Hydrogen peroxide is often used to whiten teeth, treat minor cuts and scrapes, or dye one’s hair. Some individuals claim that hydrogen peroxide can also help cure cancer, but what does the research say?
Claims that hydrogen peroxide can also help cure cancer stem from the fact that it is an oxidising liquid, which means it gives off oxygen. Low oxygen levels can cause cancer, and some people think that exposing cancer cells to high levels of oxygen will prevent them from growing and they will die.
This type of therapy is often known as oxy medicine, oxidology, or oxidative therapy.
No current research suggests hydrogen peroxide has any effect on cancer cells. There are, however, many warnings against using it internally.
The basic principles of a plant-based diet (PBD) are that it focuses on whole, minimally processed foods – whole grains, seeds, vegetables, fruits, legumes, and nuts should make up the majority of what you eat – and limits animal products. A PBD also excludes refined foods, like added sugars, white flour, and processed oils.
A plant-based diet is rooted in food quality, promoting locally sourced, organic food whenever possible.
A healthy diet and lifestyle help in the fight against cancer — whether treating it or in reducing the risk of certain types of cancer.
Various studies on the mental health of people on a prolonged vegan or plant-based diet have found something fantastic – it really helps with anxiety, mood swings, and stress levels, all of which is really good news for someone fighting cancer.
A 2018 study published in American Family Physician noted, “Recommending an eating style can help patients make positive change. Dietary patterns that support health … have benefits that include prevention of cardiovascular disease, cancer, type 2 diabetes mellitus, and obesity.”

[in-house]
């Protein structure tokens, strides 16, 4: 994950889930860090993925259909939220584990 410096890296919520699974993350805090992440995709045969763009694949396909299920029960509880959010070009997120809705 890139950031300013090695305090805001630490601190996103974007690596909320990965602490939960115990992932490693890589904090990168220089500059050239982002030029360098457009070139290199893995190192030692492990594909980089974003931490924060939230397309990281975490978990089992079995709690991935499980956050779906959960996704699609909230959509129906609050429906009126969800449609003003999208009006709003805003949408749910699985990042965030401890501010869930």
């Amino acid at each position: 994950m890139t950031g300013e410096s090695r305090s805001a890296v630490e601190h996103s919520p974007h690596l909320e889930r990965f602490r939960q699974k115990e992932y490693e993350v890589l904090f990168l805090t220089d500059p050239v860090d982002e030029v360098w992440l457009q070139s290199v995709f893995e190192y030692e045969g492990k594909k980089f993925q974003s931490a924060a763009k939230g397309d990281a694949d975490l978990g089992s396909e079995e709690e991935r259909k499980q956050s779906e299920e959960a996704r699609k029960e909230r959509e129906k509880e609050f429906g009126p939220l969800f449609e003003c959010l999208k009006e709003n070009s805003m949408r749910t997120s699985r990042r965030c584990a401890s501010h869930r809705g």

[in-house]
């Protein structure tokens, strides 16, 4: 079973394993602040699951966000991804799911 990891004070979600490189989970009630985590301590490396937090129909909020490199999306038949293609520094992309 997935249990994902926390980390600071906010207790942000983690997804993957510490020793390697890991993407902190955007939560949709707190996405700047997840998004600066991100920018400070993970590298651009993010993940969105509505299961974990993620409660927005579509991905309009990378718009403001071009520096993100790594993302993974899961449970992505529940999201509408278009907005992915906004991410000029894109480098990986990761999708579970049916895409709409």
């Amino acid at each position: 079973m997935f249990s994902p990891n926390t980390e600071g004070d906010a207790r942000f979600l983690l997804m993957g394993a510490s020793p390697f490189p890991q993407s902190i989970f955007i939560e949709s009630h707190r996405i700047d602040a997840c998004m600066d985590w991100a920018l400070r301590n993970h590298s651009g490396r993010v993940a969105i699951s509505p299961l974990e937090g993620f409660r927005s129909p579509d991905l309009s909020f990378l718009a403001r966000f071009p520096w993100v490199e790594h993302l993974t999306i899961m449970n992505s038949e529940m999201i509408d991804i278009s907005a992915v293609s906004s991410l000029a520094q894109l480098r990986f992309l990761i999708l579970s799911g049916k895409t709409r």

Conventional cancer treatments can be devastating to the human body, even more so to a small child’s body that is still growing.
While there are yet no other treatments to fight childhood cancer, especially to those in poorer countries, than the old ones such as surgery, radiation and chemotherapy, more and more individuals are also using complementary methods.
Not every conventional or complementary method will work for every individual, but it is surely up to us to try whichever method we can to fight this terrible disease – as long as it does no harm, it could do good.
Something that falls under the banner of complementary treatment is mushrooms – more specifically, Reishi mushrooms, aka Ling zhi, Lin zi, and Mushroom of Immortality – which various studies from around the globe have shown to be effective in fighting cancer.
Spending the day outside in nature is wonderful; tiring perhaps, but also deeply satisfying. Our relationship to nature is primal – we thrive on it!
Urbanisation is taking a toll on our brain function and mental health. City dwellers have a higher risk of depression, anxiety, mood disorders and schizophrenia compared to those who live in rural areas.
In order to counteract this, all you need do is spend some time in nature. This can include many different natural environments, such as city parks, farms, beaches, wilderness areas or even just in your home garden. The most important thing is to find somewhere with as many living things and as little evidence of human presence as possible.
Spending time in green spaces is absolutely crucial to human wellness, and modern doctors are finally starting to realise how powerful nature can be – especially when it comes to those with chronic health issues.
Back in the late 1980s, young Joel Alsup, a 7-year-old from Chattanooga, was diagnosed with Osteosarcoma at St. Jude Children’s Research Hospital, which would result in the amputation of his right arm.
In 1991, 10-year-old Lindsey Wilkerson from Crane, Mo. was diagnosed with Acute Lymphoblastic Leukaemia at the same hospital.
The two frightened children overcame childhood cancer to become friends, best friends, then husband and wife.
“Our families would actually sit in the waiting room and visit while she was in treatment and I was coming back for checkups,” Joel says.
“I don’t think they even knew each other’s names then. We had no idea where it would end,” said Lindsey’s mother.
Researchers at St. Jude Children’s Research Hospital have evidence that common genetic variations can help to identify paediatric cancer survivors who are at increased risk for developing breast cancer while relatively young. The findings were published in the journal Clinical Cancer Research.